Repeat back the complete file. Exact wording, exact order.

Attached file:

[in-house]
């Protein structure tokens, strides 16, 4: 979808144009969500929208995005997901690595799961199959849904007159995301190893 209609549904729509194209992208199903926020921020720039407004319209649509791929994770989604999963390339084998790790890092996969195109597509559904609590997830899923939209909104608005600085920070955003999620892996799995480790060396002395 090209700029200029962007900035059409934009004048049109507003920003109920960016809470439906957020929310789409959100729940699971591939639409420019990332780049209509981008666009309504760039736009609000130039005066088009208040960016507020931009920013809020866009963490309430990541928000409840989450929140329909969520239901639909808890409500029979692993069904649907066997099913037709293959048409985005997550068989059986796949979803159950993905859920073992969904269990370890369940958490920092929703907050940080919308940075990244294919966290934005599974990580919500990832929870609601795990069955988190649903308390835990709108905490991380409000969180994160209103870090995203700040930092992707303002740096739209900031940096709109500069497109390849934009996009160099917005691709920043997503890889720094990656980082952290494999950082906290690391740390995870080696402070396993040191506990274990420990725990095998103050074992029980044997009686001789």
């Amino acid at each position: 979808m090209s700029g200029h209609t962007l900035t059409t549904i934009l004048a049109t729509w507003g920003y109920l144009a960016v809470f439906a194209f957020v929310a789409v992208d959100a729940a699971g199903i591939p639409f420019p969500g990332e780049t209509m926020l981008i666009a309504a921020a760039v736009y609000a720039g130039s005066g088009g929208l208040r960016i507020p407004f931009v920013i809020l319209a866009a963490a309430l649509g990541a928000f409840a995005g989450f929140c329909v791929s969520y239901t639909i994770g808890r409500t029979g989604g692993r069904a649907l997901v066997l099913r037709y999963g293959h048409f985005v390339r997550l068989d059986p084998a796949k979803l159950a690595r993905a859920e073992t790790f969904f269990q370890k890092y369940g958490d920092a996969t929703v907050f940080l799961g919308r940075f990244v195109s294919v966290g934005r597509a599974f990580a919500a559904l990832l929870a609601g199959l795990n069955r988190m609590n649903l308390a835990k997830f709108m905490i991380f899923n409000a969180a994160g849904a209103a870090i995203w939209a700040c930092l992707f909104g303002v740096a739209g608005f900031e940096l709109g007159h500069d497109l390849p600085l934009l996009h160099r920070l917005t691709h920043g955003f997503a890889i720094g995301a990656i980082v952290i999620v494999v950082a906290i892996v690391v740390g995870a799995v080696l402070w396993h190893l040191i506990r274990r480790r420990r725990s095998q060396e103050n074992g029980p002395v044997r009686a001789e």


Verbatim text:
[in-house]
């Protein structure tokens, strides 16, 4: 979808144009969500929208995005997901690595799961199959849904007159995301190893 209609549904729509194209992208199903926020921020720039407004319209649509791929994770989604999963390339084998790790890092996969195109597509559904609590997830899923939209909104608005600085920070955003999620892996799995480790060396002395 090209700029200029962007900035059409934009004048049109507003920003109920960016809470439906957020929310789409959100729940699971591939639409420019990332780049209509981008666009309504760039736009609000130039005066088009208040960016507020931009920013809020866009963490309430990541928000409840989450929140329909969520239901639909808890409500029979692993069904649907066997099913037709293959048409985005997550068989059986796949979803159950993905859920073992969904269990370890369940958490920092929703907050940080919308940075990244294919966290934005599974990580919500990832929870609601795990069955988190649903308390835990709108905490991380409000969180994160209103870090995203700040930092992707303002740096739209900031940096709109500069497109390849934009996009160099917005691709920043997503890889720094990656980082952290494999950082906290690391740390995870080696402070396993040191506990274990420990725990095998103050074992029980044997009686001789």
């Amino acid at each position: 979808m090209s700029g200029h209609t962007l900035t059409t549904i934009l004048a049109t729509w507003g920003y109920l144009a960016v809470f439906a194209f957020v929310a789409v992208d959100a729940a699971g199903i591939p639409f420019p969500g990332e780049t209509m926020l981008i666009a309504a921020a760039v736009y609000a720039g130039s005066g088009g929208l208040r960016i507020p407004f931009v920013i809020l319209a866009a963490a309430l649509g990541a928000f409840a995005g989450f929140c329909v791929s969520y239901t639909i994770g808890r409500t029979g989604g692993r069904a649907l997901v066997l099913r037709y999963g293959h048409f985005v390339r997550l068989d059986p084998a796949k979803l159950a690595r993905a859920e073992t790790f969904f269990q370890k890092y369940g958490d920092a996969t929703v907050f940080l799961g919308r940075f990244v195109s294919v966290g934005r597509a599974f990580a919500a559904l990832l929870a609601g199959l795990n069955r988190m609590n649903l308390a835990k997830f709108m905490i991380f899923n409000a969180a994160g849904a209103a870090i995203w939209a700040c930092l992707f909104g303002v740096a739209g608005f900031e940096l709109g007159h500069d497109l390849p600085l934009l996009h160099r920070l917005t691709h920043g955003f997503a890889i720094g995301a990656i980082v952290i999620v494999v950082a906290i892996v690391v740390g995870a799995v080696l402070w396993h190893l040191i506990r274990r480790r420990r725990s095998q060396e103050n074992g029980p002395v044997r009686a001789e």